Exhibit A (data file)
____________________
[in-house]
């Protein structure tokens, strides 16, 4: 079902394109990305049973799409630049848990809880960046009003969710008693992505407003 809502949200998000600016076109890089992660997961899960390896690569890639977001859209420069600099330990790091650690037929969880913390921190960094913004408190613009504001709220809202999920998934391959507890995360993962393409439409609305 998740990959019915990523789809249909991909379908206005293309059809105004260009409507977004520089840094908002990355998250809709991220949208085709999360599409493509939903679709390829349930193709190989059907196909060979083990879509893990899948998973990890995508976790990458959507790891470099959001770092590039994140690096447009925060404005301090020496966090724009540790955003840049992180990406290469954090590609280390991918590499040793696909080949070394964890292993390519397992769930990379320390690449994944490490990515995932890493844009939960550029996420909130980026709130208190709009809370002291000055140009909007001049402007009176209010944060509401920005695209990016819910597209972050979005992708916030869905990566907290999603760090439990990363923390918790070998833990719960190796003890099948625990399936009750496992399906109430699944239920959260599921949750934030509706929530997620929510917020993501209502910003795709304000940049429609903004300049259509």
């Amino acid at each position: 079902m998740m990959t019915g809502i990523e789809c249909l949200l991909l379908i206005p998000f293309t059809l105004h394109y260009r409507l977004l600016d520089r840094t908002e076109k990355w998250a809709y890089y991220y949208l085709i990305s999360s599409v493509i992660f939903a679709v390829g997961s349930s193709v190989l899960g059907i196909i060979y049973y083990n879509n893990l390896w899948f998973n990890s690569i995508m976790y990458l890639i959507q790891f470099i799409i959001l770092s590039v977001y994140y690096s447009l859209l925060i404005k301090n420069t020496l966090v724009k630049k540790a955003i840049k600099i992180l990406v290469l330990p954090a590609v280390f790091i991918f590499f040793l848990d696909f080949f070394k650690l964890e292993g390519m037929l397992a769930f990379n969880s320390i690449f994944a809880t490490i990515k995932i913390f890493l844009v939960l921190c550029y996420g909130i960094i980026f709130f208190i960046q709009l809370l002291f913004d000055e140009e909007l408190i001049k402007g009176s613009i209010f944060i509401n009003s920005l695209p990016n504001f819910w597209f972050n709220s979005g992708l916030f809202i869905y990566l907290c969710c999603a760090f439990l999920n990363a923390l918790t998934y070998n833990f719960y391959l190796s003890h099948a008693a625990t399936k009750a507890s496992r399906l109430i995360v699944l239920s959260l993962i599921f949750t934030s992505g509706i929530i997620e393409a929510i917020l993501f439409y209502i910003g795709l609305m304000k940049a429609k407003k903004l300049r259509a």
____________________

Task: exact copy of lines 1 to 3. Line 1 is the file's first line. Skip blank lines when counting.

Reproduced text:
[in-house]
């Protein structure tokens, strides 16, 4: 079902394109990305049973799409630049848990809880960046009003969710008693992505407003 809502949200998000600016076109890089992660997961899960390896690569890639977001859209420069600099330990790091650690037929969880913390921190960094913004408190613009504001709220809202999920998934391959507890995360993962393409439409609305 998740990959019915990523789809249909991909379908206005293309059809105004260009409507977004520089840094908002990355998250809709991220949208085709999360599409493509939903679709390829349930193709190989059907196909060979083990879509893990899948998973990890995508976790990458959507790891470099959001770092590039994140690096447009925060404005301090020496966090724009540790955003840049992180990406290469954090590609280390991918590499040793696909080949070394964890292993390519397992769930990379320390690449994944490490990515995932890493844009939960550029996420909130980026709130208190709009809370002291000055140009909007001049402007009176209010944060509401920005695209990016819910597209972050979005992708916030869905990566907290999603760090439990990363923390918790070998833990719960190796003890099948625990399936009750496992399906109430699944239920959260599921949750934030509706929530997620929510917020993501209502910003795709304000940049429609903004300049259509």
């Amino acid at each position: 079902m998740m990959t019915g809502i990523e789809c249909l949200l991909l379908i206005p998000f293309t059809l105004h394109y260009r409507l977004l600016d520089r840094t908002e076109k990355w998250a809709y890089y991220y949208l085709i990305s999360s599409v493509i992660f939903a679709v390829g997961s349930s193709v190989l899960g059907i196909i060979y049973y083990n879509n893990l390896w899948f998973n990890s690569i995508m976790y990458l890639i959507q790891f470099i799409i959001l770092s590039v977001y994140y690096s447009l859209l925060i404005k301090n420069t020496l966090v724009k630049k540790a955003i840049k600099i992180l990406v290469l330990p954090a590609v280390f790091i991918f590499f040793l848990d696909f080949f070394k650690l964890e292993g390519m037929l397992a769930f990379n969880s320390i690449f994944a809880t490490i990515k995932i913390f890493l844009v939960l921190c550029y996420g909130i960094i980026f709130f208190i960046q709009l809370l002291f913004d000055e140009e909007l408190i001049k402007g009176s613009i209010f944060i509401n009003s920005l695209p990016n504001f819910w597209f972050n709220s979005g992708l916030f809202i869905y990566l907290c969710c999603a760090f439990l999920n990363a923390l918790t998934y070998n833990f719960y391959l190796s003890h099948a008693a625990t399936k009750a507890s496992r399906l109430i995360v699944l239920s959260l993962i599921f949750t934030s992505g509706i929530i997620e393409a929510i917020l993501f439409y209502i910003g795709l609305m304000k940049a429609k407003k903004l300049r259509a």